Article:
MANAGEMENT JUST ISN'T
By Bruce L. Katcher, Ph.D. President, Discovery Surveys, Inc.
Two out of every three employees
believes management isn't listening to them.
One day a concerned husband visited his doctor. He said, "Doc,
I'm really worried. My wife appears to be going deaf. She never hears me and I
don't know what to do." "Here is what I want you to do," said the Doctor. Go
home and stand about 15 feet away from her and say something. If she doesn't
hear you, walk about 5 feet closer and try again. Keep on doing this until she
hears you. This will help us determine the severity of her hearing loss."
So the man went home. He peered into the entrance to the kitchen
and saw his wife chopping some vegetables near the sink. He said to her,
"Honey, what's for dinner?" There was no reply. He then took 3 large steps
closer and said, "Honey, what's for dinner?" Again, there was no reply. Now, he
started to get really worried. He walked up to right behind her and repeated
for the third time, "Honey, what's for dinner?"
She turned to him and said angrily, "For the third time, we're
having vegetable stew."
The problem was not that she couldn't hear, it was that he wasn't
listening. This is a common problem in organizations. Management often
complains that employees aren't listening, but it's really management who isn't
Our research shows that 2 out of 3 employees don't feel management
is listening to them. They resent managers for this and feel they are not being
respected. Due to this lack of respect, employees become disenchanted and grow
to resent and distrust their managers.
TOP OF PAGE
WHAT TO DO
Here are some methods managers can use to become better
- Be Open-Minded
All too often, senior managers assume that
employees are incapable of coming up with useful suggestions. They mistakenly
believe that employees are not as smart as they are and are out of touch with
the realities of the business. They, therefore, ignore or discount employee
suggestions. But managers should realize that employees have a different, not
worse, perspective. They may well even have an insight that managers don't
have. After all, they typically have much more frequent contact with customers
and have more first-hand knowledge about the quality of the organization's
products and services.
- Be Curious
Senior managers should develop an inquisitive
mindset. They should constantly be asking employees at all levels of the
organization questions such as: "How are things going? What are customers
saying? What improvements are needed? What do you suggest?"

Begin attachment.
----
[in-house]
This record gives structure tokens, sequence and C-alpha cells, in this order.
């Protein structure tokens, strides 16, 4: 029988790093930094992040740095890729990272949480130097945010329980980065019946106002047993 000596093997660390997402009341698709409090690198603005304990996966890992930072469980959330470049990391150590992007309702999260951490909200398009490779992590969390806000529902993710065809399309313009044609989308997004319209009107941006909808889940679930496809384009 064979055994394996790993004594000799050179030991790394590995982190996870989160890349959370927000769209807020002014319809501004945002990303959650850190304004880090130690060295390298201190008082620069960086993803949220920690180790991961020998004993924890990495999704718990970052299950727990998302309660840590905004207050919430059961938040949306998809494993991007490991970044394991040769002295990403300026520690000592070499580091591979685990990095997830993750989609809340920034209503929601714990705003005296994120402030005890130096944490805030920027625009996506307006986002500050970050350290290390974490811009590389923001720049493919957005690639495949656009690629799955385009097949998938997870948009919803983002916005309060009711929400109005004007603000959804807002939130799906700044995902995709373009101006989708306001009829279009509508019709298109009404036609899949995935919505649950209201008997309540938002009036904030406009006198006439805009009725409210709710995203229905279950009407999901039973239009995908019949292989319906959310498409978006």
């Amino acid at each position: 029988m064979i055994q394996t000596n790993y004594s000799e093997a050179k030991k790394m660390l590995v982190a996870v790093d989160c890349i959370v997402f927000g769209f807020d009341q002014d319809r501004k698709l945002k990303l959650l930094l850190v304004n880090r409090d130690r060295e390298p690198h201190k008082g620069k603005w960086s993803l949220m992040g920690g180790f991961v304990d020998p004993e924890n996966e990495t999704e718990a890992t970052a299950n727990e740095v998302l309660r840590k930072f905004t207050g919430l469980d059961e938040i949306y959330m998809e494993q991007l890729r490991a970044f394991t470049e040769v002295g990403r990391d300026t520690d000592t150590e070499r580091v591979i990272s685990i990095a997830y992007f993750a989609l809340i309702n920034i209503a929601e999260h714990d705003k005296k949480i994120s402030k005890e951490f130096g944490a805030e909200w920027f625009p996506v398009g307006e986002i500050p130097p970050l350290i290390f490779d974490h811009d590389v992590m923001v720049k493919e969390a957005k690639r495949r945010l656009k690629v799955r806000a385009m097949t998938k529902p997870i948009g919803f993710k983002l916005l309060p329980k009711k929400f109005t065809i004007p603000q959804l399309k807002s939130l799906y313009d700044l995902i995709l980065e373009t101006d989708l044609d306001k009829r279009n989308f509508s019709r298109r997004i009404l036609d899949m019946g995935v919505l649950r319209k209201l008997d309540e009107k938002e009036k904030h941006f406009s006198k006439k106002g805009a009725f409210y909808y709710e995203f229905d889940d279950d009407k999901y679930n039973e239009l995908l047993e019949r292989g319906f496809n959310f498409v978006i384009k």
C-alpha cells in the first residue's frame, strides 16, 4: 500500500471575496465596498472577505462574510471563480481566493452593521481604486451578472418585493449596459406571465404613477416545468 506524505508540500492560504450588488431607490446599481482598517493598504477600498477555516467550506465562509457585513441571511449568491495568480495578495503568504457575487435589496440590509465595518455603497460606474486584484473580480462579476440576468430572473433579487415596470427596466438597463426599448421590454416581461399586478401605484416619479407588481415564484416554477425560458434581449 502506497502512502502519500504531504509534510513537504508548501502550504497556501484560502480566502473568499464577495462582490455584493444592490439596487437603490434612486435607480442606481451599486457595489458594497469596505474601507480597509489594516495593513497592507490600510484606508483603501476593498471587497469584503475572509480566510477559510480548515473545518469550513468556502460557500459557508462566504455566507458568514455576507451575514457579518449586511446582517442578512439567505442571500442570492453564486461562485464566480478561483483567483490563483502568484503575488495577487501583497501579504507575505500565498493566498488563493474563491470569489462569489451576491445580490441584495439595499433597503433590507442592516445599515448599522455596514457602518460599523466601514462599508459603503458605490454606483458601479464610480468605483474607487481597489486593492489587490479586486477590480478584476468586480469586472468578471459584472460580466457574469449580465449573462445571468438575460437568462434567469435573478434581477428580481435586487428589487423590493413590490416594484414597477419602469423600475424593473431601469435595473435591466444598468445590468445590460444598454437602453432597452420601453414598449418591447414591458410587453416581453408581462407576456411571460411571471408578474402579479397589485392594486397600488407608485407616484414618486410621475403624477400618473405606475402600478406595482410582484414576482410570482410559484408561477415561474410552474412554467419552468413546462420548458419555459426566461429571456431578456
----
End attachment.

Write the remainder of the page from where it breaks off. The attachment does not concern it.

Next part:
- Use Unconditional Positive Regard
If employees feel their ideas are not respected,
they will clam up. Managers should adopt a consistent attitude that all
employees, whether janitors or board members, are valuable sources of
- Use Open-Ended Questions
Managers who are good listeners ask open-ended
questions such as: "Tell me more about that. How do you feel about that? What
do you think is causing the problem? What suggestions do you have?" These types
of questions are more apt to lead to employee responses in the form of
paragraphs rather than less useful one-word answers.
- Be An Active Listener
Good listeners are not passive. They nod their
heads at the appropriate times and ask many follow-up questions. They maintain
strong eye contact and say things during the conversation such as, "I see" and
"Uh-huh." In short, an actively listening manager can make an employee really
feel that he or she is being understood.
- Use Restatements
Restating what an employee has just said is a
very useful technique that leads to the employee revealing more information.
For example, if an employee were to say, "Our customers are not happy with our
new telephone system," the manager would simply say, "Our customers are not
happy with our new telephone system." Typically, once an employee hears the
restatement, he or she will clarify, elaborate, or expand upon what had just
been said. More importantly, the employee will feel that the manager is really
- Use Pauses
This listening technique is very powerful. A long
pause by a manager during a conversation with an employee will undoubtedly
stimulate that employee to speak further on the topic.
Take a lesson from they guy that went to the doctor about his
wife's supposed hearing problem. If you are not hearing your employees, it's
probably because you're not listening. Becoming a good listener by using good
listening techniques can lead to useful information and improve relationships
you're your employees.
I am very much
interested in your views on this topic.
Please reply with your comments and
suggestions to .
TOP OF PAGE
All material is © copyright , Discovery Surveys, Inc.,